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Summary Chapter 9

Elizabeth spends the night in her sister’s room. The next morning, she requests her mother to come to Netherfield to give judgment on Jane’s condition.

Mrs. Bennet is relieved to see that Jane is in no immediate danger. Jane wants to go home, but Mrs. Bennet and the doctor do not believe this is a good idea. Mrs. Bennet’s motivation is more that she doesn’t want to remove Jane from Netherfield so quickly than for concerns for Jane's health.

Mrs. Bennet exaggerates Jane’s illness to Mr. Bingley and praises her daughter’s sweet temper. She praises Netherfield’s view and tells Mr. Bingley she can’t see him quitting it soon, despite his short lease. Mr. Bingley tells her that he always does things spontaneously, and he’d leave Netherfield in a minute if he were so inclined. Elizabeth isn’t surprised, and Mr. Bingley is sorry he is so transparent.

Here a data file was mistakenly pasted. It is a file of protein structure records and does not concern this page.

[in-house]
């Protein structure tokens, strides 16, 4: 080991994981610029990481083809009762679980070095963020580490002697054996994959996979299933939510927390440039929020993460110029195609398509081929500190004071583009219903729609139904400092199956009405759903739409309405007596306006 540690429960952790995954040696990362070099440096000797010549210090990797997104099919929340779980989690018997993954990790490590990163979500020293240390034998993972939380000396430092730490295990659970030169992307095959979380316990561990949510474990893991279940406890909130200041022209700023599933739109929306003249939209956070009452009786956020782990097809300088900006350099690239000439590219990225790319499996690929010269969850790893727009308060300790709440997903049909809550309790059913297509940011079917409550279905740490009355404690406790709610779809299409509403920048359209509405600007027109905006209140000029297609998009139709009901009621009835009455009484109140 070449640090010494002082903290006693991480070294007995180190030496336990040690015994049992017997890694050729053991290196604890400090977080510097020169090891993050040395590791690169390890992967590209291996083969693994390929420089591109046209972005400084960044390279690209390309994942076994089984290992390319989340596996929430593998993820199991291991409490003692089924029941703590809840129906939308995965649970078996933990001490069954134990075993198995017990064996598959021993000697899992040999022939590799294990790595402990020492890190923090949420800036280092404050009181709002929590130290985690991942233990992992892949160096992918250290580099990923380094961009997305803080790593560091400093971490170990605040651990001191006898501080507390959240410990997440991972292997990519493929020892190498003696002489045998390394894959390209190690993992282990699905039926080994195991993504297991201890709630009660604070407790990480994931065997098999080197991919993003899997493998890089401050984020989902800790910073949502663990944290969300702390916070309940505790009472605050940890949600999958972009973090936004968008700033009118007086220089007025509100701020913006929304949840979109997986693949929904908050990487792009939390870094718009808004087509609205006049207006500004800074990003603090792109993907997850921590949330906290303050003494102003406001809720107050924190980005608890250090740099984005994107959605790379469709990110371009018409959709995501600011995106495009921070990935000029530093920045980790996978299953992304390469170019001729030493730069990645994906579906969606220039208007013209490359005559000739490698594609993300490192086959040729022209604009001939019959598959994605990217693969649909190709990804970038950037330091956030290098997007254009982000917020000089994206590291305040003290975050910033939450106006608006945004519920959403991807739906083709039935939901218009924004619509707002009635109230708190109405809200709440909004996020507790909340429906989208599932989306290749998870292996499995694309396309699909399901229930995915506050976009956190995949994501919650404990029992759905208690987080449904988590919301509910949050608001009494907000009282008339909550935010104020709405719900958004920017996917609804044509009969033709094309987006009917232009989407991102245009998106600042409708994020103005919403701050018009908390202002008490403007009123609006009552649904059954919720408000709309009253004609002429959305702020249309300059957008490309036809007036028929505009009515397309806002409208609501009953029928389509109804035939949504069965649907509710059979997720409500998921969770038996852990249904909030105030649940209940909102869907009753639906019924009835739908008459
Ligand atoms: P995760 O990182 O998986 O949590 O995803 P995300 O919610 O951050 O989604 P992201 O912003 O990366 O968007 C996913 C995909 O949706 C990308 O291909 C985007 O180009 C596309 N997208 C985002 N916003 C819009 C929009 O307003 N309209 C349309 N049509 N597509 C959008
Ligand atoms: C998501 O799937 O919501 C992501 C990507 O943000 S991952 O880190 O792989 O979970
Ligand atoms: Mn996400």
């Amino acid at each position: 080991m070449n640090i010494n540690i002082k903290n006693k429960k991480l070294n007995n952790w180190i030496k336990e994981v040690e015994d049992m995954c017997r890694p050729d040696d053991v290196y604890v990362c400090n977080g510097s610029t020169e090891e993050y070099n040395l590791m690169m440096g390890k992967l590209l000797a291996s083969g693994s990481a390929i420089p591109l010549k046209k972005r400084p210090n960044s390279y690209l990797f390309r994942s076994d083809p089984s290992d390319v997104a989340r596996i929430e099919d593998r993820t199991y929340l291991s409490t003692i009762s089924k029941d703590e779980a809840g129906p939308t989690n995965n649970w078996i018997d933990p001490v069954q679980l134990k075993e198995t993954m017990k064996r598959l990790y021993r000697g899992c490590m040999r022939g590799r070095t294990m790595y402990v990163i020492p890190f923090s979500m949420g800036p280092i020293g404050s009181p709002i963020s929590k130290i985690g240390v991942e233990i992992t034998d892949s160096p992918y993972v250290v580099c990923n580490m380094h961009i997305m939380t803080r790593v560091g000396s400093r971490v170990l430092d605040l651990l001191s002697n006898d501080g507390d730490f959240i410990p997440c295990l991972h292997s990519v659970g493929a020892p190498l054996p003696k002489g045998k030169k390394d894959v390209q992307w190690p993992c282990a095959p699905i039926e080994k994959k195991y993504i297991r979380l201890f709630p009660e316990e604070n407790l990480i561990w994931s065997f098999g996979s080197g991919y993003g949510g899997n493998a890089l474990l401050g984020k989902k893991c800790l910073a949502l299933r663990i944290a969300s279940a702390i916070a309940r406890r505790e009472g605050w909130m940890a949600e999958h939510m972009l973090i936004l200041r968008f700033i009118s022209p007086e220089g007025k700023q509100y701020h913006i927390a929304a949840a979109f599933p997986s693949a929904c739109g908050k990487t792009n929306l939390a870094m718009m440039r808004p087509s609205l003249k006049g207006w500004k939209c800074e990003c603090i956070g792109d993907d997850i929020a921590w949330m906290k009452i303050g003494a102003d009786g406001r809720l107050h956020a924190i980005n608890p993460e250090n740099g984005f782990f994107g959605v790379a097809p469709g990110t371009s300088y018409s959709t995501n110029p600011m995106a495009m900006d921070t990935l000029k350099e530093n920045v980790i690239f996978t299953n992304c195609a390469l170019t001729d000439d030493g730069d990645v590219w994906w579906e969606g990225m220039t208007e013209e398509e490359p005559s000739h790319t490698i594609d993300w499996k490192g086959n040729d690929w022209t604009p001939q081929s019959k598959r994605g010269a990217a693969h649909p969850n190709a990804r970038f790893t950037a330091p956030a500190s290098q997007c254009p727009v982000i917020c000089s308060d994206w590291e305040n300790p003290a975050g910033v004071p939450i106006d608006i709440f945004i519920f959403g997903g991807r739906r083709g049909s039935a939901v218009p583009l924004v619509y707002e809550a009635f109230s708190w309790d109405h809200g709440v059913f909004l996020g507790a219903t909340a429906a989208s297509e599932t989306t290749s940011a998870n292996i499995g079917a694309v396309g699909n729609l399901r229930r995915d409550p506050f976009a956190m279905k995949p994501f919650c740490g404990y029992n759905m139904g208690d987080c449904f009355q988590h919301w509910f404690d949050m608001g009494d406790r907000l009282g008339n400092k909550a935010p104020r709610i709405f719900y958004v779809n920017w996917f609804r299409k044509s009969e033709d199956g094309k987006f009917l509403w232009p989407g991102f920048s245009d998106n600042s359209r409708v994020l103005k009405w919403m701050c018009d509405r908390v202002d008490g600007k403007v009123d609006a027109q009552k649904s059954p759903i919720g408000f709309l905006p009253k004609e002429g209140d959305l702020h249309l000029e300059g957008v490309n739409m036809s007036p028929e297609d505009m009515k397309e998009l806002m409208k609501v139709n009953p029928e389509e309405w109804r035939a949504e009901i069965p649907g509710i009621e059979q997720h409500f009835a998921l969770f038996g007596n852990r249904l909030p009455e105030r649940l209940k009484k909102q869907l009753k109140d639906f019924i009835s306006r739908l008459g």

Mr. Darcy says there are few interesting people to study in the country, for they are very similar. Mrs. Bennet is offended and says there is plenty to observe. She believes the country is much pleasanter than London. Mr. Bingley says he is happy no matter where he is. The city and the country both have their merits.

Elizabeth stands up for Mr. Darcy, saying her mother misunderstood. He only met there isn’t a great variety of people found in the country as in the city, which is true. She tries to change the subject and asks about Charlotte Lucas.

Mrs. Bennet praises William Lucas, who always has something to say to everyone—unlike some sullen types who never open their mouths. William Lucas is a good example of good breeding. She is sorry the Lucas girls are not more attractive in appearance. She praises Jane’s beauty in comparison.

Elizabeth criticizes poetry for destroying love. Mr. Darcy believes it nourishes it. Elizabeth claims it does if it is true love and not just some fancy.

Mrs. Bennet apologizes for having two of her daughters intrude on Mr. Bingley’s kindness. He is gracious about it. Miss Bingley does what she is supposed to do but is less gracious.

Lydia reminds Mr. Bingley that he promised them a ball. She is her mother’s favorite child for the same reason she is popular with the officers. She is high-spirited and good-humored. Mr. Bingley tells her he’ll have the ball after Jane recovers.

Jane Austen